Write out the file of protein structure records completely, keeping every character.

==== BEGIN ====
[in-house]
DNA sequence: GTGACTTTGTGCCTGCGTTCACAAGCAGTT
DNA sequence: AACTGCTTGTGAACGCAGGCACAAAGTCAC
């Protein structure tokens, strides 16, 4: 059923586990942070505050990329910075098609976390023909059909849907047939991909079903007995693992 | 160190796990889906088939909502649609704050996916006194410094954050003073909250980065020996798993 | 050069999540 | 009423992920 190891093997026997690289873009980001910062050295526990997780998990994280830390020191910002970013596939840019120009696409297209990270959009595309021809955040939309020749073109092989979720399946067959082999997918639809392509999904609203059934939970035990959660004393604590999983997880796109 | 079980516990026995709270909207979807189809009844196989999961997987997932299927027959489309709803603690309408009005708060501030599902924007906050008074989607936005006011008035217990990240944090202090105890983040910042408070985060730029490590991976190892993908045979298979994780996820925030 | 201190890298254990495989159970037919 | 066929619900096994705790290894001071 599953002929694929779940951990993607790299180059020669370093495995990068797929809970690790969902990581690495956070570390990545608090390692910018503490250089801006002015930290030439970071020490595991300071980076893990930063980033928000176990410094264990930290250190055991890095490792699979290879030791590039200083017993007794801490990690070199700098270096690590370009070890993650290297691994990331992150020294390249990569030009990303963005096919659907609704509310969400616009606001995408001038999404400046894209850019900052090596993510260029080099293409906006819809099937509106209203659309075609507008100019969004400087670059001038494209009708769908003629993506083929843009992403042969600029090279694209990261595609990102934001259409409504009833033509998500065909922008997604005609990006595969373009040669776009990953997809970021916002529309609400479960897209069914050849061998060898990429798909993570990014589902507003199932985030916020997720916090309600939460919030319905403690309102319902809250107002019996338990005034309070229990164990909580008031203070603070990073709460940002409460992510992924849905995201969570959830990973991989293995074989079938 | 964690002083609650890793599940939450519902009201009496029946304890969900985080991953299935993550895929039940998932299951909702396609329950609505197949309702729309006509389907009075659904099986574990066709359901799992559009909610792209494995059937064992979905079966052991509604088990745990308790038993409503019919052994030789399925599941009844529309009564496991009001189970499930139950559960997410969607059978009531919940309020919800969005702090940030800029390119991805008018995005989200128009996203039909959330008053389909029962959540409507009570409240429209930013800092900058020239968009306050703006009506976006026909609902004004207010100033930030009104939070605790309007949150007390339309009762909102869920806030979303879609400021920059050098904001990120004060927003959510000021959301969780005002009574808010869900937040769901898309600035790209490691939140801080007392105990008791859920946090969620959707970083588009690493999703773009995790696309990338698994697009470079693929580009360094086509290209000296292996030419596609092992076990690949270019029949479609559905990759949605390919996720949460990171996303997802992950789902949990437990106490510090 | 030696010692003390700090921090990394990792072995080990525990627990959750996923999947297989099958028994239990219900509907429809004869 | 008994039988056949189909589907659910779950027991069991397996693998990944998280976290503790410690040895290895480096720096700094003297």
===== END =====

[in-house]
DNA sequence: GTGACTTTGTGCCTGCGTTCACAAGCAGTT
DNA sequence: AACTGCTTGTGAACGCAGGCACAAAGTCAC
């Protein structure tokens, strides 16, 4: 059923586990942070505050990329910075098609976390023909059909849907047939991909079903007995693992 | 160190796990889906088939909502649609704050996916006194410094954050003073909250980065020996798993 | 050069999540 | 009423992920 190891093997026997690289873009980001910062050295526990997780998990994280830390020191910002970013596939840019120009696409297209990270959009595309021809955040939309020749073109092989979720399946067959082999997918639809392509999904609203059934939970035990959660004393604590999983997880796109 | 079980516990026995709270909207979807189809009844196989999961997987997932299927027959489309709803603690309408009005708060501030599902924007906050008074989607936005006011008035217990990240944090202090105890983040910042408070985060730029490590991976190892993908045979298979994780996820925030 | 201190890298254990495989159970037919 | 066929619900096994705790290894001071 599953002929694929779940951990993607790299180059020669370093495995990068797929809970690790969902990581690495956070570390990545608090390692910018503490250089801006002015930290030439970071020490595991300071980076893990930063980033928000176990410094264990930290250190055991890095490792699979290879030791590039200083017993007794801490990690070199700098270096690590370009070890993650290297691994990331992150020294390249990569030009990303963005096919659907609704509310969400616009606001995408001038999404400046894209850019900052090596993510260029080099293409906006819809099937509106209203659309075609507008100019969004400087670059001038494209009708769908003629993506083929843009992403042969600029090279694209990261595609990102934001259409409504009833033509998500065909922008997604005609990006595969373009040669776009990953997809970021916002529309609400479960897209069914050849061998060898990429798909993570990014589902507003199932985030916020997720916090309600939460919030319905403690309102319902809250107002019996338990005034309070229990164990909580008031203070603070990073709460940002409460992510992924849905995201969570959830990973991989293995074989079938 | 964690002083609650890793599940939450519902009201009496029946304890969900985080991953299935993550895929039940998932299951909702396609329950609505197949309702729309006509389907009075659904099986574990066709359901799992559009909610792209494995059937064992979905079966052991509604088990745990308790038993409503019919052994030789399925599941009844529309009564496991009001189970499930139950559960997410969607059978009531919940309020919800969005702090940030800029390119991805008018995005989200128009996203039909959330008053389909029962959540409507009570409240429209930013800092900058020239968009306050703006009506976006026909609902004004207010100033930030009104939070605790309007949150007390339309009762909102869920806030979303879609400021920059050098904001990120004060927003959510000021959301969780005002009574808010869900937040769901898309600035790209490691939140801080007392105990008791859920946090969620959707970083588009690493999703773009995790696309990338698994697009470079693929580009360094086509290209000296292996030419596609092992076990690949270019029949479609559905990759949605390919996720949460990171996303997802992950789902949990437990106490510090 | 030696010692003390700090921090990394990792072995080990525990627990959750996923999947297989099958028994239990219900509907429809004869 | 008994039988056949189909589907659910779950027991069991397996693998990944998280976290503790410690040895290895480096720096700094003297």